W3C home > Mailing lists > Public > www-style@w3.org > March 2012

Re: [css4-mediaqueries] Bandwidth Media Queries

From: Stefan Wallin <Stefan.W@festiz.com>
Date: Sat, 31 Mar 2012 10:08:12 +0200
Message-ID: <CA+9vH7BwLn05_gfZ+MHQxALfedv+--GaWnZXYgaRu03gwv9Rgg@mail.gmail.com>
To: Lea Verou <leaverou@gmail.com>
Cc: Brad Kemper <brad.kemper@gmail.com>, www-style list <www-style@w3.org>
How can people in the business test this?

My mindset on mobile is a bit weird, I've written 3G to represent "fast"
and edge to represent "slow"

I see a untestable real world scenario where the initial request is on 3G
and then every other chunk of parallel requests is on 3G and edge causing a
mixed download of resources which can wildly screw up the layout of the

So first you download the sources in your shiny picture element marked as
3G or better, then alos your CSS download gets downloaded with 3G and then
your UA detects that the download of that CSS was quite slow and switches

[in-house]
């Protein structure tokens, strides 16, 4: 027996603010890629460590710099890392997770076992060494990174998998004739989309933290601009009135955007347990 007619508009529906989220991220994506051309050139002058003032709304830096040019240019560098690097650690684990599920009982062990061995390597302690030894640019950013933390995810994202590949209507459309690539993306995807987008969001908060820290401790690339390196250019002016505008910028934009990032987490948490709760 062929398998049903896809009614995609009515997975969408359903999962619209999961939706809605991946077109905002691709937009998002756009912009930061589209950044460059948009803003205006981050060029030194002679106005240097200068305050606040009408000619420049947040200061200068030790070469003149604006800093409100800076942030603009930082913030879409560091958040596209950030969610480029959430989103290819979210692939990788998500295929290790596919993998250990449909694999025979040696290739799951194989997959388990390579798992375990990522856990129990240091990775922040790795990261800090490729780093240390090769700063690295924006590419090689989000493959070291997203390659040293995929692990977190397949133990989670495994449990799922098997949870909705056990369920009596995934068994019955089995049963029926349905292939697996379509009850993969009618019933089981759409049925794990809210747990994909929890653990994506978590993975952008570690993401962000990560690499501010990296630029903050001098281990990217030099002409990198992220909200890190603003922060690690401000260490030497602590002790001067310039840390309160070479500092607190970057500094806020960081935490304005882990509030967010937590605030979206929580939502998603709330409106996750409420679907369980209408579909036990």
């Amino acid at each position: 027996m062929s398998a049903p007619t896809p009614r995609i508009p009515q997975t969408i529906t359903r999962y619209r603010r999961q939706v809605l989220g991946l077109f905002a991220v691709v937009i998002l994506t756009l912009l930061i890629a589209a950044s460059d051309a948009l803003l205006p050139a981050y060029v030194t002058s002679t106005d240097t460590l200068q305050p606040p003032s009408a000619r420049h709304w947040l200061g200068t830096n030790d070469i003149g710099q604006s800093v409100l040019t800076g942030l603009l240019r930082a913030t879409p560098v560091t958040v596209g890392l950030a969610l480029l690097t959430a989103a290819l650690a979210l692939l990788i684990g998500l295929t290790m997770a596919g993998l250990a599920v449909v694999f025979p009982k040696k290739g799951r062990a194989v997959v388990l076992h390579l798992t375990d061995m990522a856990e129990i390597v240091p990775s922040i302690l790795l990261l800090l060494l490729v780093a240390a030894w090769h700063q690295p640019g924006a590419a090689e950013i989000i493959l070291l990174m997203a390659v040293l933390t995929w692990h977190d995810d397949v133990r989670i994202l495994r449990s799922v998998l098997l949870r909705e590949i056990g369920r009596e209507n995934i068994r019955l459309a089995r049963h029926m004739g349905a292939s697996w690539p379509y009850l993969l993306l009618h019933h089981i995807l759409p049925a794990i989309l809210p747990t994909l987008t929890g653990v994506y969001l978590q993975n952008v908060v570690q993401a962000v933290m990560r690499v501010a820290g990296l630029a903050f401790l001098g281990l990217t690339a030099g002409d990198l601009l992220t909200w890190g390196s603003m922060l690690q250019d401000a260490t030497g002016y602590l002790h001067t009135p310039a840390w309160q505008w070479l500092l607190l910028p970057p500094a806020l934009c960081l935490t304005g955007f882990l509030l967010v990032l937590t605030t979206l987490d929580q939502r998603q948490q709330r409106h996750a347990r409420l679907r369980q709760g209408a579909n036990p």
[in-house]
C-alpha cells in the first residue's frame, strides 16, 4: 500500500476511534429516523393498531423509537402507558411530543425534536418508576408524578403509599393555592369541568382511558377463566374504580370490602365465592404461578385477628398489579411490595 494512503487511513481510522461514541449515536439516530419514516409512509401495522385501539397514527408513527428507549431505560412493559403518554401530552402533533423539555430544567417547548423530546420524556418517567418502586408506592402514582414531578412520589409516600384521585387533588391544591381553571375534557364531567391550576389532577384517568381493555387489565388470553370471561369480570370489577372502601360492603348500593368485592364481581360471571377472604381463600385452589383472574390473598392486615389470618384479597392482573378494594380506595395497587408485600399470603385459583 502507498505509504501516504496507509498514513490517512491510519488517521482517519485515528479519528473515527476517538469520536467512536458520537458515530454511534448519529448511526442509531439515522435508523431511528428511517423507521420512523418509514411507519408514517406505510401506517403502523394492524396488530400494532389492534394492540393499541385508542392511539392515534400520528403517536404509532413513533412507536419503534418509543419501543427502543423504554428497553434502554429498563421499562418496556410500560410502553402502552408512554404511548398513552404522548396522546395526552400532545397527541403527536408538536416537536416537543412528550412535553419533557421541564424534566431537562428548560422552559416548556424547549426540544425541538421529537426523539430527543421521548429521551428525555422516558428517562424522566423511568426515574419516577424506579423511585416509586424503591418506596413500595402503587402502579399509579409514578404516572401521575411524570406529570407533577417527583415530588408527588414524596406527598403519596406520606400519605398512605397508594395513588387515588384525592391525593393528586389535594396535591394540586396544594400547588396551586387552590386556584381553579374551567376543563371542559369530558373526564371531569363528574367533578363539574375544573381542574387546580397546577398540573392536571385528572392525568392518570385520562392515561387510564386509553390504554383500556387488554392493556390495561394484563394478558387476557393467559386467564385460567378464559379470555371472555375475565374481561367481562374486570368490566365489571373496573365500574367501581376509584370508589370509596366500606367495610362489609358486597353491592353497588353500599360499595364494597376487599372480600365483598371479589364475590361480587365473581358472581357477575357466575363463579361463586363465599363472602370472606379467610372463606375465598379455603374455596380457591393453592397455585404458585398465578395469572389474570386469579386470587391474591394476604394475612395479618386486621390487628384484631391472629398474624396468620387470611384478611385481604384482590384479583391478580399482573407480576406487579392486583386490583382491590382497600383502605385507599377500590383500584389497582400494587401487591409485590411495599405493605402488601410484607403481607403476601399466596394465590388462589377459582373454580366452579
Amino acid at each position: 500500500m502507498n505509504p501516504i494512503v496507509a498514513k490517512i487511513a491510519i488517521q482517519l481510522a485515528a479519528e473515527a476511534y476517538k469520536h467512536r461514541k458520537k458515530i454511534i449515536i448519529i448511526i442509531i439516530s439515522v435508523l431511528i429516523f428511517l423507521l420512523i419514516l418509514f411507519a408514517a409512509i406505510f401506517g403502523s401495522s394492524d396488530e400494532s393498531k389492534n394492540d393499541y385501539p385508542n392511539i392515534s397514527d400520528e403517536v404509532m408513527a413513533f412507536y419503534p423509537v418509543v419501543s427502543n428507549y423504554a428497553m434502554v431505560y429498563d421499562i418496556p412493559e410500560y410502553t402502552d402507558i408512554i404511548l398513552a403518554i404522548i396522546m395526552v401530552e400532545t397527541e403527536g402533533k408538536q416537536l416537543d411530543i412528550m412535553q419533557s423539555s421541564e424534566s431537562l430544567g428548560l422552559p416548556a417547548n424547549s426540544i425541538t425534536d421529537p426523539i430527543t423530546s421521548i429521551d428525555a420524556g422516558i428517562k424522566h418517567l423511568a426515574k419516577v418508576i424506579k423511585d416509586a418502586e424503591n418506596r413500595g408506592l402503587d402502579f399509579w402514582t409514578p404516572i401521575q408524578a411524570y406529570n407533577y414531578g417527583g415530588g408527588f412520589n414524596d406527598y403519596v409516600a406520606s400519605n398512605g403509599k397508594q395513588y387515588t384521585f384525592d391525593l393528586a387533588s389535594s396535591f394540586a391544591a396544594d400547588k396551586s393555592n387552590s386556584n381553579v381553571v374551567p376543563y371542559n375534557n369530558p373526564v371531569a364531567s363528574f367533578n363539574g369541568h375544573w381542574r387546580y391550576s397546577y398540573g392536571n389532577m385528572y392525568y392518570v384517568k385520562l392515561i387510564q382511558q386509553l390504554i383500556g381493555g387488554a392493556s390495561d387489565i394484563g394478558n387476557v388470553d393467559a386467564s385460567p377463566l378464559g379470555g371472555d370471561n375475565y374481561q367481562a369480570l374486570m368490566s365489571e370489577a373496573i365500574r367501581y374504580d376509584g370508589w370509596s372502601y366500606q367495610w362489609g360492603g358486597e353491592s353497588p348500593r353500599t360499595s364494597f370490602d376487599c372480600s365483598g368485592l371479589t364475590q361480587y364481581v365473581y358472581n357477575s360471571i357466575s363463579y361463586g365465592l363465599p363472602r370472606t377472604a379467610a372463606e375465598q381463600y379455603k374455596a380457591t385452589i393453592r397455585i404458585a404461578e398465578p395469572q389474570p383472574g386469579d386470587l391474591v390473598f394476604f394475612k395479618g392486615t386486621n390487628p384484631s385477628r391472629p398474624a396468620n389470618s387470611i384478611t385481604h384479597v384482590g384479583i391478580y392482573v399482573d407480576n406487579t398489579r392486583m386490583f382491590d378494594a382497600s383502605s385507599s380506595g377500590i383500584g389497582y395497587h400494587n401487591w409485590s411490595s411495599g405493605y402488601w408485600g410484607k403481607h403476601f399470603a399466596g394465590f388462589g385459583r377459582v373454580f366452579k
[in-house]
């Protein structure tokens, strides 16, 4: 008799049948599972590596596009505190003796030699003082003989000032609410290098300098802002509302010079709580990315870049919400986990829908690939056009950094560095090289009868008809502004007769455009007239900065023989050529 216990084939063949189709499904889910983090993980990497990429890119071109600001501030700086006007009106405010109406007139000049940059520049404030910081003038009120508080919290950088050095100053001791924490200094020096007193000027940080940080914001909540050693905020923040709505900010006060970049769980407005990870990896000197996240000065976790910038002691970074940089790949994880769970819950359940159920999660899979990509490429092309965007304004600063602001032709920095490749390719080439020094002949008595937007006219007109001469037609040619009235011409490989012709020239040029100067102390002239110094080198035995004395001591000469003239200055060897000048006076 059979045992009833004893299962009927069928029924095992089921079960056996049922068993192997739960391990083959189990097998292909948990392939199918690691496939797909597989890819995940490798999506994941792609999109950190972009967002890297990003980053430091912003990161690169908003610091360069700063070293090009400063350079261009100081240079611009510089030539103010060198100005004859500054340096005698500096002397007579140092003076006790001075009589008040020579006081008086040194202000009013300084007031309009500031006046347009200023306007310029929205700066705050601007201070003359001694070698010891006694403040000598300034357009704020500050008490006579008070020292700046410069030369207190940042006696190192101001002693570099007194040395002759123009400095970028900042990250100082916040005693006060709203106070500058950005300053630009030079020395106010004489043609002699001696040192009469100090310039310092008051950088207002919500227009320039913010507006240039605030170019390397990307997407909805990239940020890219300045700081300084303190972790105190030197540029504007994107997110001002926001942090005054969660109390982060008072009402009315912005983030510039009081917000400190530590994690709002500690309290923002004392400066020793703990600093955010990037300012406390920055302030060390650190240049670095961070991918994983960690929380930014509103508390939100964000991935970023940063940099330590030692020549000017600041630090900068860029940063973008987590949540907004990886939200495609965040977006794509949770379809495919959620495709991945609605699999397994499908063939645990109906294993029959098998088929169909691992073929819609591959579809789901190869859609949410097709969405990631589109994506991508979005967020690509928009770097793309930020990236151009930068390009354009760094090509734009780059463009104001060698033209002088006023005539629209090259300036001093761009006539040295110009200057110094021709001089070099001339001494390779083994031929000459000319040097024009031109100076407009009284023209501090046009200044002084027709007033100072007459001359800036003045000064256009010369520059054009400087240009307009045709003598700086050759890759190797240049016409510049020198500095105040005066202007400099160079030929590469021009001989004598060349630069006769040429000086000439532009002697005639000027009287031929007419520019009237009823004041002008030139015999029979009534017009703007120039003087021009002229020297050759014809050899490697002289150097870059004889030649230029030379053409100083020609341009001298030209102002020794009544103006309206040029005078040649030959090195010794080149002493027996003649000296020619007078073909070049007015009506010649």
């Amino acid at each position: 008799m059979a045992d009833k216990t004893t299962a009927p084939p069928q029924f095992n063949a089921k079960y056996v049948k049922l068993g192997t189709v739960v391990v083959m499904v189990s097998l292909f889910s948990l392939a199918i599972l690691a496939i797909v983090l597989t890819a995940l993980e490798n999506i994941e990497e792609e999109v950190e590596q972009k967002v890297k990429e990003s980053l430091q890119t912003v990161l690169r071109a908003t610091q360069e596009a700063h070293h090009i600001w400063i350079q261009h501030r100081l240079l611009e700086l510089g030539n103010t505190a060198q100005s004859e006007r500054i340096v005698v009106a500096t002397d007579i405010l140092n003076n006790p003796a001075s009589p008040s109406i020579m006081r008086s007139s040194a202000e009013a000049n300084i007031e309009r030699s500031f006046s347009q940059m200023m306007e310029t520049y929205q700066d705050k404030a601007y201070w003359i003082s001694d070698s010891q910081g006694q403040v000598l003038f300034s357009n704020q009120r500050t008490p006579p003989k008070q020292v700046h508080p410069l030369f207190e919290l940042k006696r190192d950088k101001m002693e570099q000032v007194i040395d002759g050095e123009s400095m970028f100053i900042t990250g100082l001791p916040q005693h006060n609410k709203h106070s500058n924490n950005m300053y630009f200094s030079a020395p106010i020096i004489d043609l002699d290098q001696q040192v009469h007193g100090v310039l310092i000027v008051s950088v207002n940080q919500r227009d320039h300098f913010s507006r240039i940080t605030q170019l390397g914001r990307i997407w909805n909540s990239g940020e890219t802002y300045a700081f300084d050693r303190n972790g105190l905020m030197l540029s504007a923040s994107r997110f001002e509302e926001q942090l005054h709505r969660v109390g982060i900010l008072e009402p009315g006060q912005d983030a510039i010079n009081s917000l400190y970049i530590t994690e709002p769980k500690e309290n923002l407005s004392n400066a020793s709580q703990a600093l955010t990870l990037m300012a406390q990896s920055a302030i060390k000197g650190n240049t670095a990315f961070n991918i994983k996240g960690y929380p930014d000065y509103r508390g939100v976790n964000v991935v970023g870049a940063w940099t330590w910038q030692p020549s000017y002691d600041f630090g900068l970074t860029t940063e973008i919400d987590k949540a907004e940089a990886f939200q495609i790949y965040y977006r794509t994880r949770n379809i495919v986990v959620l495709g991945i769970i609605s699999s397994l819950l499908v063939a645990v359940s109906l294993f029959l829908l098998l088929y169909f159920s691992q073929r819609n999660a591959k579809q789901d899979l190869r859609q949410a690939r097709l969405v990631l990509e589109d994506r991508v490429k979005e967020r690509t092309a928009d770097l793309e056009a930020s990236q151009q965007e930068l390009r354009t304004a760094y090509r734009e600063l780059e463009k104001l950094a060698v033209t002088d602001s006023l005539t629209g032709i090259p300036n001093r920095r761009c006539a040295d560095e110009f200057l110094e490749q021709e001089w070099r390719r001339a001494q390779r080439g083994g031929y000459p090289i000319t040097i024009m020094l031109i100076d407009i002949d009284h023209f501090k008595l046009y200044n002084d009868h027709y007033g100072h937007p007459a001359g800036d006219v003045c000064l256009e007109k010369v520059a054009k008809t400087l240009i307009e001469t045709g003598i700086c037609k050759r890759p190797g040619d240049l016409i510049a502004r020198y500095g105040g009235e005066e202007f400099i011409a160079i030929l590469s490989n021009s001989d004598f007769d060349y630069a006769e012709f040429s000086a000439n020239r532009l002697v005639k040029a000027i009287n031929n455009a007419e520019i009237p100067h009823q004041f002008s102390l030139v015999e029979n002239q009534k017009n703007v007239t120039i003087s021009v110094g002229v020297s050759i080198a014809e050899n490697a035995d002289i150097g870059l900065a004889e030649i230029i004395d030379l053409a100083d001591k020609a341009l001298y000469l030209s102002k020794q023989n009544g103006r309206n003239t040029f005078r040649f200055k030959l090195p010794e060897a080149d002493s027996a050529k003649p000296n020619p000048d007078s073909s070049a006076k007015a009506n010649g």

to "edge speed mode"  which then starts to download all  the resources for
slow connections. Now that user has basically downloaded all the resource
you've got which was probably not the intention of the author using these
media queries...

On the other hand if UA's did not respond to these changes mid page
rendering but merely updating the current speed before each download, you
could end up with some images for a fast layout and some for a slow layout
which has the potential of screwing with the authors intentions really bad.

Stefan Wallin
+46 (0) 709-529 036 || stefan.w@festiz.com

On Sat, Mar 31, 2012 at 12:38 AM, Lea Verou <leaverou@gmail.com> wrote:

> Oops, yeah, very good point! Even after that, *any* HTTP request it sends
> could be timed, including XHR requests after page load, so that it updates
> its number.
> Lea Verou (http://lea.verou.me | @LeaVerou)
> On 30/3/12 09:17, Brad Kemper wrote:
>> On Mar 30, 2012, at 2:14 AM, Lea Verou<leaverou@gmail.com>  wrote:
>>  - I doubt UAs or even the OS has access to this sort of information (at
>>> least without running some sort of speedtest).
>> The UA has to download the HTML file in order to even see what style
>> sheets it includes or links to. So it could time that, and extrapolate the
>> speed from it.
Received on Saturday, 31 March 2012 08:09:01 UTC

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